Resolutions (and inevitably breaking them) are part of the new year tradition, but this is 2022. It’s exhausting to make even a single one. The pandemic. Omicron. A deeply divided nation. Who knows what’s next?
Local TV news is arguably more important now than ever. Consumers need real news (yup) that’s well-researched, credible, and trustworthy. The local television industry is uniquely positioned to deliver it. Ratings surged during the pandemic and people still trust local news more than other sources. The TV industry also remains profitable and can afford to invest in resources to ensure a brighter future.
As 2022 begins, the Reinventing Local TV News Project at Northeastern University is optimistic about the state of local television news and we’re doubling down on our research findings that revealed a potential pathway for building a bigger audience, both on-air and online. Our not-so-secret formula? Prioritizing animation and enhanced graphics in local TV news storytelling.
The findings are clear: animation engages people of all ages. Viewers find it more interesting to watch than the typical video news story. After viewing the local news stories that took a fresh approach to animation and graphics, people preferred that style across the board, with audiences more likely to rate the animated stories as clear, compelling, and memorable. And perhaps most important, in this non-stop, social-media-fueled world overflowing with misinformation, animation cuts through the clutter and helps make the content easier to understand.
As part of our research, we embedded two animators in TV newsrooms for one year: WLS-TV in Chicago and WCVB-TV in Boston. Our Visual Content Producers, as we called them, worked on the editorial side of the newsroom. They collaborated with newsroom storytellers, from producers and reporters to photographers and editors. They created data visualizations such as graphs, charts, and maps; animated sequences to explain special processes or how the timeline of a story unfolded; or simply highlighted priority information with emphasis text and icons. The end result? More creative storytelling that helped explain and inform, especially on stories with data or those lacking traditional video b-roll.
After our Visual Content Producers’ fellowships ended, both companies, ABC and Hearst, offered them full-time jobs. Adriana Aguilar now produces animated content for the eight ABC-owned TV stations across the country as part of their Data Journalism Team while Hearst hired Bob Curran as an Animation Preditor for their national Digital Team. He’s the first video editor on any Hearst digital team whose primary focus is animation. You can see an example of Adriana’s work here and Bob’s work here.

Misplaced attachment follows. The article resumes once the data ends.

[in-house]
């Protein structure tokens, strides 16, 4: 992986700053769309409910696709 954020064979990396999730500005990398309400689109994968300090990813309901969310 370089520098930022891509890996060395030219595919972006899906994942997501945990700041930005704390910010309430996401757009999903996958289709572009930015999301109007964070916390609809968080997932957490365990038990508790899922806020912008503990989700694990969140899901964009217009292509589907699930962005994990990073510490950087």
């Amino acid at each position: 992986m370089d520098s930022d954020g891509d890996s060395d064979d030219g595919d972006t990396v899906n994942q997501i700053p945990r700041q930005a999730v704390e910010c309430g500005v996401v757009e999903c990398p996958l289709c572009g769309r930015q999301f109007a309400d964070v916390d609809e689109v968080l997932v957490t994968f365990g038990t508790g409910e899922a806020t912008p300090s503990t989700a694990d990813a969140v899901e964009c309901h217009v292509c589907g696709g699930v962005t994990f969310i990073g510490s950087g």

“We believed that animation could not only modernize our content, but engage our audience,” said Courtenay Tucker, News Video Creation Manager at Hearst Television. “Bob is not only an animator, he is also a storyteller. He is actively involved during the scripting process to point out opportunities for potential animated elements and merges real-life and animation seamlessly. Each time his creativity is allowed to flourish, our audience benefits.”
While hiring an animator may not be in the budget for some stations, leveraging an animator across a station group is proving to be a winning formula for both Hearst and ABC.
“When you combine all eight stations’ needs or desires, you really have a resource that can be used across the whole group,” said John Kelly, Director of Data Journalism for ABC Television Stations. ”And it helps take a little bit better advantage of that talent and skill just to be able to employ that when you need it and not when you don’t.”
So back to those 2022 resolutions and what each of us can do in our local TV newsrooms. While we may not have the luxury of hiring an animator, we can commit to experimenting with our storytelling and finding opportunities to infuse more animation and graphics into our work. For some, that might mean learning how to use animation software like Motion or Doodly. For others, it might mean collaborating with your current graphic design team to get them more engaged in your storytelling and empower them to be a part of the editorial process. Don’t just tell them what to do. Involve them in the story producing from the start and see what you can come up with together.
If you’re a news director or general manager reading this, the investment in animation is more than worth it, according to those who’ve already made it.
“The cost of not investing in skilled animators now is more expensive than the cost of investing in one,” said Hearst’s Tucker. “In a time of immense misinformation, any resource that helps communicate the truth effectively is invaluable. In addition, animation is one way newsrooms can modernize their storytelling and help them stand out from the crowd.”
“From our standpoint, it’s been a very worthwhile investment,” said ABC’s Kelly. “And it’s changed our storytelling. It’s opened a new dimension for us, for everything from linear to CTV. It’s just an extra storytelling tool that we have.”
Here’s to 2022 and to more innovative storytelling using animation and graphics in local TV news.